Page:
Radiant brooders have been common-place in poultry houses for many years, and there’s a reason for that. They are great in the south, where there are mild winters and abundant chicken farms. Brooders are easy to install and easy to maintain, as well as being affordable.
But there are downsides, as with anything. Improperly serviced brooders (or sometimes even properly serviced ones) can accidentally ignite fumes or dust in a poultry house. The open combustion results in carbon dioxide (or carbon monoxide, again if not serviced well) being released into the barn atmosphere and decreasing the air quality. Not to mention the repeated up-and-down of the brooders increases the chance that one will be damaged.
But what about tube heaters?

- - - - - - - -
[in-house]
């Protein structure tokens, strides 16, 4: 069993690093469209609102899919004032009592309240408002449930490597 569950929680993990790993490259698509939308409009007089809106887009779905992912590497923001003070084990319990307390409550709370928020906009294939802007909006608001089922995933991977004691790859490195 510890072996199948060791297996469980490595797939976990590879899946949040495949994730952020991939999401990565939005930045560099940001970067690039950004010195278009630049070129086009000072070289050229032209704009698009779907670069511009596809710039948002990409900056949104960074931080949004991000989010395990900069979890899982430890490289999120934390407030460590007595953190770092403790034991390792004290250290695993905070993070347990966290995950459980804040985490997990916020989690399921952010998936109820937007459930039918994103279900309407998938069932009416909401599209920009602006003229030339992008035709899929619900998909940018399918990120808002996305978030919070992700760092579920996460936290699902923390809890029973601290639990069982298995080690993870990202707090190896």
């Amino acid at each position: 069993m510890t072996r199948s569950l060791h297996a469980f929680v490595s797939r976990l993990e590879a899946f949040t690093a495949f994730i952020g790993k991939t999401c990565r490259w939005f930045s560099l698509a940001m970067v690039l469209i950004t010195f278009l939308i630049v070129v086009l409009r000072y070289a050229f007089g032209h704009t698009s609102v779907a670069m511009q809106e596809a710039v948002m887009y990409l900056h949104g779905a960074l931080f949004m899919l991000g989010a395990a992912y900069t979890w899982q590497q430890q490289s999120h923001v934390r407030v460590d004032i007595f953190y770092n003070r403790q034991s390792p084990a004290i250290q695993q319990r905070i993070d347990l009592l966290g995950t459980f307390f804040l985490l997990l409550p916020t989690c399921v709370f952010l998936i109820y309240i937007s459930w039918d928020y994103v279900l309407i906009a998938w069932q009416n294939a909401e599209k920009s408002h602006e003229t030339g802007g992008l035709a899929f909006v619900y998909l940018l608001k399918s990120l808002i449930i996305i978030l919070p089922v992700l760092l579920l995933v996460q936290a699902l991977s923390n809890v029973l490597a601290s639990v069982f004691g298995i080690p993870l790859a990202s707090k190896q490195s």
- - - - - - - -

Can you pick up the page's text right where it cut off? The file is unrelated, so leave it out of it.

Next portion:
Tube heaters contain the flame in a box connected to a tube and a fan forces that heat through the tube which radiates to the litter. Because the combustion air can come from outside, tube heat usually require less maintenance. And because the flame is enclosed, there is usually less risk of fire.
Because of tube heat’s higher heat capacity and wider radiant spread, heaters are installed along the ceiling. The mounting height and reflector geometry determine the width of the heat distribution on the floor and the more diverse temperature gradients allow birds to find their own thermal comfort zone.
Interested in trying tube heaters? Here’s what to look for.